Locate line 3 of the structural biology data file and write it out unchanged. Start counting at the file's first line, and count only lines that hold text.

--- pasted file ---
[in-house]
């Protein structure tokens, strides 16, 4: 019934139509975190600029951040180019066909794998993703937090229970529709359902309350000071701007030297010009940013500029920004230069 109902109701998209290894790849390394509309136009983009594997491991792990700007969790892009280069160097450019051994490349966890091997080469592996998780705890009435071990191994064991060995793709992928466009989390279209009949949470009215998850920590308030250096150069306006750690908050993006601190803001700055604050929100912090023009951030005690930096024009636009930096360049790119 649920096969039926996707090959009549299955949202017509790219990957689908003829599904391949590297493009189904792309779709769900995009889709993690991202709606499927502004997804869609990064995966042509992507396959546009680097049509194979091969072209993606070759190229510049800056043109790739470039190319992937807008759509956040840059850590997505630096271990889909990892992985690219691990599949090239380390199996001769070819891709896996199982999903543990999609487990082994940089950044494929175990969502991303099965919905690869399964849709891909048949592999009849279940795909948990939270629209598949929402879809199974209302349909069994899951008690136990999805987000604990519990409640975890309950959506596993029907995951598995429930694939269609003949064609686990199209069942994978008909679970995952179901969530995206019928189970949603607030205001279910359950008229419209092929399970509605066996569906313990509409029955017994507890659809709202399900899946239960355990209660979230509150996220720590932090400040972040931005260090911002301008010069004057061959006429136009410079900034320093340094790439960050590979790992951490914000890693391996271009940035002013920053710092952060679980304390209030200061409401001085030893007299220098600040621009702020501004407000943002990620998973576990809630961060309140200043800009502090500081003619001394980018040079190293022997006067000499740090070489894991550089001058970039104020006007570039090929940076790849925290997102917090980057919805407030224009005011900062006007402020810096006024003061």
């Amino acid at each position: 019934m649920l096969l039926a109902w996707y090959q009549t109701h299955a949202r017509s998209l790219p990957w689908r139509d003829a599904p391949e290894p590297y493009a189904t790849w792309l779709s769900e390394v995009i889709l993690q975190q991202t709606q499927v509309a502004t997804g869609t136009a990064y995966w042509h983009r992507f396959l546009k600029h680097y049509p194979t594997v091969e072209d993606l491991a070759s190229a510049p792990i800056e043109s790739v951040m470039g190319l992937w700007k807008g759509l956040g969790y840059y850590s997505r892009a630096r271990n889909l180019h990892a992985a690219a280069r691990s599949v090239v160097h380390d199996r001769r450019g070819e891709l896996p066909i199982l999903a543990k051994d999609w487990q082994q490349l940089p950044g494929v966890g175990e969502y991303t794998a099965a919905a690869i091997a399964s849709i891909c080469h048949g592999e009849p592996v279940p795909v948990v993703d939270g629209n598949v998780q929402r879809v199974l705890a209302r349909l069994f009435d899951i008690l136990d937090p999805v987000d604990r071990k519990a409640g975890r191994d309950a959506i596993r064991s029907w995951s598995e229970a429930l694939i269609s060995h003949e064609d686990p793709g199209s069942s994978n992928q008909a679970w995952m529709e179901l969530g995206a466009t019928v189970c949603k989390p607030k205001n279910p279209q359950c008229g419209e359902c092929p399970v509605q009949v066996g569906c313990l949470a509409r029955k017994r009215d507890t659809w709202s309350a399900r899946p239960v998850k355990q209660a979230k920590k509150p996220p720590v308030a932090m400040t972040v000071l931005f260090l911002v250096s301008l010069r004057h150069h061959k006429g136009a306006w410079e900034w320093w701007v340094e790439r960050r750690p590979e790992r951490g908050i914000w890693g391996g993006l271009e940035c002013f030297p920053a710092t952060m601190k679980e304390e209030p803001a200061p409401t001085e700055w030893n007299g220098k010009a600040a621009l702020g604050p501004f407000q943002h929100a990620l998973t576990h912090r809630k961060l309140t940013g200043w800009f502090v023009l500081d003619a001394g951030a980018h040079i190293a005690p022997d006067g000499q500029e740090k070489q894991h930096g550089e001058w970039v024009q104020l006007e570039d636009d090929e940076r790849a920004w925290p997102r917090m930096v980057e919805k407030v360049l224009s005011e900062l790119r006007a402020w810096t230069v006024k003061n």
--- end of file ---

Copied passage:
């Amino acid at each position: 019934m649920l096969l039926a109902w996707y090959q009549t109701h299955a949202r017509s998209l790219p990957w689908r139509d003829a599904p391949e290894p590297y493009a189904t790849w792309l779709s769900e390394v995009i889709l993690q975190q991202t709606q499927v509309a502004t997804g869609t136009a990064y995966w042509h983009r992507f396959l546009k600029h680097y049509p194979t594997v091969e072209d993606l491991a070759s190229a510049p792990i800056e043109s790739v951040m470039g190319l992937w700007k807008g759509l956040g969790y840059y850590s997505r892009a630096r271990n889909l180019h990892a992985a690219a280069r691990s599949v090239v160097h380390d199996r001769r450019g070819e891709l896996p066909i199982l999903a543990k051994d999609w487990q082994q490349l940089p950044g494929v966890g175990e969502y991303t794998a099965a919905a690869i091997a399964s849709i891909c080469h048949g592999e009849p592996v279940p795909v948990v993703d939270g629209n598949v998780q929402r879809v199974l705890a209302r349909l069994f009435d899951i008690l136990d937090p999805v987000d604990r071990k519990a409640g975890r191994d309950a959506i596993r064991s029907w995951s598995e229970a429930l694939i269609s060995h003949e064609d686990p793709g199209s069942s994978n992928q008909a679970w995952m529709e179901l969530g995206a466009t019928v189970c949603k989390p607030k205001n279910p279209q359950c008229g419209e359902c092929p399970v509605q009949v066996g569906c313990l949470a509409r029955k017994r009215d507890t659809w709202s309350a399900r899946p239960v998850k355990q209660a979230k920590k509150p996220p720590v308030a932090m400040t972040v000071l931005f260090l911002v250096s301008l010069r004057h150069h061959k006429g136009a306006w410079e900034w320093w701007v340094e790439r960050r750690p590979e790992r951490g908050i914000w890693g391996g993006l271009e940035c002013f030297p920053a710092t952060m601190k679980e304390e209030p803001a200061p409401t001085e700055w030893n007299g220098k010009a600040a621009l702020g604050p501004f407000q943002h929100a990620l998973t576990h912090r809630k961060l309140t940013g200043w800009f502090v023009l500081d003619a001394g951030a980018h040079i190293a005690p022997d006067g000499q500029e740090k070489q894991h930096g550089e001058w970039v024009q104020l006007e570039d636009d090929e940076r790849a920004w925290p997102r917090m930096v980057e919805k407030v360049l224009s005011e900062l790119r006007a402020w810096t230069v006024k003061n």